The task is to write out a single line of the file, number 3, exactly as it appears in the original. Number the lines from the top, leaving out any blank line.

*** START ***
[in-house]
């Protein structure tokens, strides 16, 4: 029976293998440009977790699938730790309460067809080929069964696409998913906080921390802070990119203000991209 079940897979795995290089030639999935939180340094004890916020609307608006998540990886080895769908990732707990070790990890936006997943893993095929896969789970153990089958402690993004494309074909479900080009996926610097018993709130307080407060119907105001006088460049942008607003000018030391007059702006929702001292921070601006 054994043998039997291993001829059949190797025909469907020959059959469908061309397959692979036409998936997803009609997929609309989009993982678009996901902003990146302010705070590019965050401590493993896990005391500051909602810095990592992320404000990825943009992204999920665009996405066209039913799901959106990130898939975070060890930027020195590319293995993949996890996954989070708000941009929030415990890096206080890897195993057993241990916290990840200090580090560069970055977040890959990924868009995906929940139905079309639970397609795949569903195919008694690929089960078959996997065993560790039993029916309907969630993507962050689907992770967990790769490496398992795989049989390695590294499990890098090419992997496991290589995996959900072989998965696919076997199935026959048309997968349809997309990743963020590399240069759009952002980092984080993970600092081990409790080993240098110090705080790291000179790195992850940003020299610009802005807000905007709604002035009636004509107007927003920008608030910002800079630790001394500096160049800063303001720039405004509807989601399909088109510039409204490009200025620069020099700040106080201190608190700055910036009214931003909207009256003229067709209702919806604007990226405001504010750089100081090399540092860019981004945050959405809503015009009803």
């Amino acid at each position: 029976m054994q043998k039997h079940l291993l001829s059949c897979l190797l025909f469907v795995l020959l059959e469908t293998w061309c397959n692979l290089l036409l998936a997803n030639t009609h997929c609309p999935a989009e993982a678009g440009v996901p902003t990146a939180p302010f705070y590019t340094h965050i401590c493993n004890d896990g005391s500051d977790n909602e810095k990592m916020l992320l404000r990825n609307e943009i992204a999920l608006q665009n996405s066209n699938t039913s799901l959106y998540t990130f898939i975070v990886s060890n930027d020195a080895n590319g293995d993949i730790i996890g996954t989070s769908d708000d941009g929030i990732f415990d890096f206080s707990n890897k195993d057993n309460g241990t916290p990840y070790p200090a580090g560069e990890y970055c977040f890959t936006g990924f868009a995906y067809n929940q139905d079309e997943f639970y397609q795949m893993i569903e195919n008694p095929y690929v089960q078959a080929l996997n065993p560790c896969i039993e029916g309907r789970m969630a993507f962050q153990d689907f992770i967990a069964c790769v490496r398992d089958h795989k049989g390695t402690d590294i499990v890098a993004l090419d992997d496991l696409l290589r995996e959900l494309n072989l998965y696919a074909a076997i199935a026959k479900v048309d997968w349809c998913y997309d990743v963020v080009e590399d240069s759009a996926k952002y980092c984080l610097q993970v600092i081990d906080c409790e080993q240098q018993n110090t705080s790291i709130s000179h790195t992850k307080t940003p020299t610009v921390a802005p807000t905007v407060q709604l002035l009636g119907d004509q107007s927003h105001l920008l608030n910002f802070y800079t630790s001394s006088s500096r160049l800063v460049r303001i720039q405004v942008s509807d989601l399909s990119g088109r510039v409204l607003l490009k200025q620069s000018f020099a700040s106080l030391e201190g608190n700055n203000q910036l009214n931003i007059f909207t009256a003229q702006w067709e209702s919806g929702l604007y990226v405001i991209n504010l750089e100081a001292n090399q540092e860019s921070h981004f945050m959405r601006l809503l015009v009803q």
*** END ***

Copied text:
């Amino acid at each position: 029976m054994q043998k039997h079940l291993l001829s059949c897979l190797l025909f469907v795995l020959l059959e469908t293998w061309c397959n692979l290089l036409l998936a997803n030639t009609h997929c609309p999935a989009e993982a678009g440009v996901p902003t990146a939180p302010f705070y590019t340094h965050i401590c493993n004890d896990g005391s500051d977790n909602e810095k990592m916020l992320l404000r990825n609307e943009i992204a999920l608006q665009n996405s066209n699938t039913s799901l959106y998540t990130f898939i975070v990886s060890n930027d020195a080895n590319g293995d993949i730790i996890g996954t989070s769908d708000d941009g929030i990732f415990d890096f206080s707990n890897k195993d057993n309460g241990t916290p990840y070790p200090a580090g560069e990890y970055c977040f890959t936006g990924f868009a995906y067809n929940q139905d079309e997943f639970y397609q795949m893993i569903e195919n008694p095929y690929v089960q078959a080929l996997n065993p560790c896969i039993e029916g309907r789970m969630a993507f962050q153990d689907f992770i967990a069964c790769v490496r398992d089958h795989k049989g390695t402690d590294i499990v890098a993004l090419d992997d496991l696409l290589r995996e959900l494309n072989l998965y696919a074909a076997i199935a026959k479900v048309d997968w349809c998913y997309d990743v963020v080009e590399d240069s759009a996926k952002y980092c984080l610097q993970v600092i081990d906080c409790e080993q240098q018993n110090t705080s790291i709130s000179h790195t992850k307080t940003p020299t610009v921390a802005p807000t905007v407060q709604l002035l009636g119907d004509q107007s927003h105001l920008l608030n910002f802070y800079t630790s001394s006088s500096r160049l800063v460049r303001i720039q405004v942008s509807d989601l399909s990119g088109r510039v409204l607003l490009k200025q620069s000018f020099a700040s106080l030391e201190g608190n700055n203000q910036l009214n931003i007059f909207t009256a003229q702006w067709e209702s919806g929702l604007y990226v405001i991209n504010l750089e100081a001292n090399q540092e860019s921070h981004f945050m959405r601006l809503l015009v009803q």